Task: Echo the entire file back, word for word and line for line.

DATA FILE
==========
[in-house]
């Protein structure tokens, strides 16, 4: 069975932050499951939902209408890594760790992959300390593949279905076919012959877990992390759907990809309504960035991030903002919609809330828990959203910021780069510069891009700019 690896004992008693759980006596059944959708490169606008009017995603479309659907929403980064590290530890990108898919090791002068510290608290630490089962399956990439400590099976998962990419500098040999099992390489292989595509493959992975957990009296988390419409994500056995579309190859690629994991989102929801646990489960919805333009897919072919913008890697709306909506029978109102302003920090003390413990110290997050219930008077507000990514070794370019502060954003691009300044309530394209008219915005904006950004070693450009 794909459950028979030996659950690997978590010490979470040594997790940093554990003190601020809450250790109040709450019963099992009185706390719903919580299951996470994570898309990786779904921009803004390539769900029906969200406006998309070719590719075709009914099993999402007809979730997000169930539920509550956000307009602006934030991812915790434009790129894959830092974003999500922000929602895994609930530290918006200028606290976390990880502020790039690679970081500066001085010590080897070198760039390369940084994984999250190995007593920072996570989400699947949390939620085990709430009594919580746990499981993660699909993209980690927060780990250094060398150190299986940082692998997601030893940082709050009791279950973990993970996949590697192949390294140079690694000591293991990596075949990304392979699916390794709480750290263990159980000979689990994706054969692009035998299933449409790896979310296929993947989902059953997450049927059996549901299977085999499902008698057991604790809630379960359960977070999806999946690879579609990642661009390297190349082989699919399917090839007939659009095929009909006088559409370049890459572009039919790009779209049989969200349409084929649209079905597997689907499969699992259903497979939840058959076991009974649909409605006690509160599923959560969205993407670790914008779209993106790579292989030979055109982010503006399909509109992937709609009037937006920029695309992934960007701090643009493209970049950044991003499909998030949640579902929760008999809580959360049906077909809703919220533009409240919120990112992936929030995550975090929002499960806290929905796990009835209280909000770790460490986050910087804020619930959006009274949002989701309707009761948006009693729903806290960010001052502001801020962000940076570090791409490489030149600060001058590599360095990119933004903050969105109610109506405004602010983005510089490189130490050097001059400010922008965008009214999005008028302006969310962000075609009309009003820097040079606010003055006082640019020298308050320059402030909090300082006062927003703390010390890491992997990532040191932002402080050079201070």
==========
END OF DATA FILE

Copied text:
[in-house]
């Protein structure tokens, strides 16, 4: 069975932050499951939902209408890594760790992959300390593949279905076919012959877990992390759907990809309504960035991030903002919609809330828990959203910021780069510069891009700019 690896004992008693759980006596059944959708490169606008009017995603479309659907929403980064590290530890990108898919090791002068510290608290630490089962399956990439400590099976998962990419500098040999099992390489292989595509493959992975957990009296988390419409994500056995579309190859690629994991989102929801646990489960919805333009897919072919913008890697709306909506029978109102302003920090003390413990110290997050219930008077507000990514070794370019502060954003691009300044309530394209008219915005904006950004070693450009 794909459950028979030996659950690997978590010490979470040594997790940093554990003190601020809450250790109040709450019963099992009185706390719903919580299951996470994570898309990786779904921009803004390539769900029906969200406006998309070719590719075709009914099993999402007809979730997000169930539920509550956000307009602006934030991812915790434009790129894959830092974003999500922000929602895994609930530290918006200028606290976390990880502020790039690679970081500066001085010590080897070198760039390369940084994984999250190995007593920072996570989400699947949390939620085990709430009594919580746990499981993660699909993209980690927060780990250094060398150190299986940082692998997601030893940082709050009791279950973990993970996949590697192949390294140079690694000591293991990596075949990304392979699916390794709480750290263990159980000979689990994706054969692009035998299933449409790896979310296929993947989902059953997450049927059996549901299977085999499902008698057991604790809630379960359960977070999806999946690879579609990642661009390297190349082989699919399917090839007939659009095929009909006088559409370049890459572009039919790009779209049989969200349409084929649209079905597997689907499969699992259903497979939840058959076991009974649909409605006690509160599923959560969205993407670790914008779209993106790579292989030979055109982010503006399909509109992937709609009037937006920029695309992934960007701090643009493209970049950044991003499909998030949640579902929760008999809580959360049906077909809703919220533009409240919120990112992936929030995550975090929002499960806290929905796990009835209280909000770790460490986050910087804020619930959006009274949002989701309707009761948006009693729903806290960010001052502001801020962000940076570090791409490489030149600060001058590599360095990119933004903050969105109610109506405004602010983005510089490189130490050097001059400010922008965008009214999005008028302006969310962000075609009309009003820097040079606010003055006082640019020298308050320059402030909090300082006062927003703390010390890491992997990532040191932002402080050079201070």